So many Jews, so many kinds of Jews gathered in all-purpose rooms all across America to support Israel and learn a thing or two about its latest war. What unites is what divides them: a speaker’s characterization of the enemies of Israel and the superiority of Jews.

The enemies of the Jews love the Jew, their creator without whom they would not exist. The enemies of Israel love Israel, which, after all, they helped create.

Their theme is well known, but do they, the enemies of Israel, enemies of the Jews, have an anthem?

If there’s a solution to the problem of Israel and its enemies, it’s unlikely to come from a U.N. resolution.

For some, the hour is late. What do they hear as they lie in bed awake all night? The chink, chink of the digging of tunnels? The whistle of rockets? The hum of drones? Will better angels ever return to a broken, divided land? To whom will they speak? What will they say?

For now, at night, some pray, some tremble, some weep.

 

Richard Chess is the author of threebooks of poetry,Tekiah, Chair in the Desert, and Third Temple. Poems of his have appeared in Telling and Remembering: A Century of American Jewish Poetry, Bearing the Mystery: Twenty Years of IMAGE, and Best Spiritual Writing 2005. He is the Roy Carroll Professor of Honors Arts and Sciences at the University of North Carolina at Asheville. He is also the director of UNC Asheville’s Center for Jewish Studies.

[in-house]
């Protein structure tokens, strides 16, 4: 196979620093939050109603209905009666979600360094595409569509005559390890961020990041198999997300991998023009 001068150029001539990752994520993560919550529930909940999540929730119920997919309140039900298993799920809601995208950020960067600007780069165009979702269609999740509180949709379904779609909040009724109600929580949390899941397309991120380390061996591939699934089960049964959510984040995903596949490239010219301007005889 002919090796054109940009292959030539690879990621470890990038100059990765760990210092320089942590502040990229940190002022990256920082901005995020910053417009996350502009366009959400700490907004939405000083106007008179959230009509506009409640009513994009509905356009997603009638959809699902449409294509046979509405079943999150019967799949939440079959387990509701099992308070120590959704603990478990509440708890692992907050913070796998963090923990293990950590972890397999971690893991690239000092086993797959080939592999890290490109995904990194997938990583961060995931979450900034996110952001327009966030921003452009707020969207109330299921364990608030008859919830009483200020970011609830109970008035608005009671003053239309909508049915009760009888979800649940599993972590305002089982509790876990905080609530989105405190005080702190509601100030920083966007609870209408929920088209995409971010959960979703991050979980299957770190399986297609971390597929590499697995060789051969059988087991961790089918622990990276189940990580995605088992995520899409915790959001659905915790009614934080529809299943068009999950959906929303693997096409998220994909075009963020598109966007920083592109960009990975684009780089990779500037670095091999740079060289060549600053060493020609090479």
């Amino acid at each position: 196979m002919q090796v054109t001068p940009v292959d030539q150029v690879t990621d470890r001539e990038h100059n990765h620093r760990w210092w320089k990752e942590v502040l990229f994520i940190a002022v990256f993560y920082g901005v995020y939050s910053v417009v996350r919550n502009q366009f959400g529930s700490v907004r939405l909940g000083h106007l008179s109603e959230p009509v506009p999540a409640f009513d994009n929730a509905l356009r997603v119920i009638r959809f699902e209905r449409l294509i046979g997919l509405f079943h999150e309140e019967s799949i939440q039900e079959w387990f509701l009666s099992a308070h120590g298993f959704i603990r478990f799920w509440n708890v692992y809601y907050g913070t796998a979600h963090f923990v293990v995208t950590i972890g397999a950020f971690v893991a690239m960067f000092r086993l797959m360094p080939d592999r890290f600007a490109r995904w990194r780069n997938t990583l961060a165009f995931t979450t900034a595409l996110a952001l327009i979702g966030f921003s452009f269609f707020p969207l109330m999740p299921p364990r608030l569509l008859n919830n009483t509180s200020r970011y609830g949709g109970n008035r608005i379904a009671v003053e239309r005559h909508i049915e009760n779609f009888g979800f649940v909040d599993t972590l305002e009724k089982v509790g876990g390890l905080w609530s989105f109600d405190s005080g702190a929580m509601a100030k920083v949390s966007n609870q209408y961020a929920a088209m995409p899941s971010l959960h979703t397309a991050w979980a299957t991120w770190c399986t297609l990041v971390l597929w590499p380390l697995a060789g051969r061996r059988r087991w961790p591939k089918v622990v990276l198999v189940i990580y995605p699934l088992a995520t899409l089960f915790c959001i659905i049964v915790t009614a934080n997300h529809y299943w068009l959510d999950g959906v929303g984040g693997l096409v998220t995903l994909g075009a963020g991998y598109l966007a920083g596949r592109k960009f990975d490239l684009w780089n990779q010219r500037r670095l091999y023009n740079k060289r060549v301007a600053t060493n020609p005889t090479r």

What Is the Future?
Morning Prayer and The New York Times
A Holy Habitation for Life’s Story
The Fear of God, Texas-Style
About Richard Chess

Richard Chess is the author of three books of poetry, Tekiah, Chair in the Desert, and Third Temple. Poems of his have appeared in Telling and Remembering: A Century of American Jewish Poetry, Bearing the Mystery: Twenty Years of IMAGE, and Best Spiritual Writing 2005. He is the Roy Carroll Professor of Honors Arts and Sciences at the University of North Carolina at Asheville. He is also the director of UNC Asheville’s Center for Jewish Studies.


CLOSE | X

HIDE | X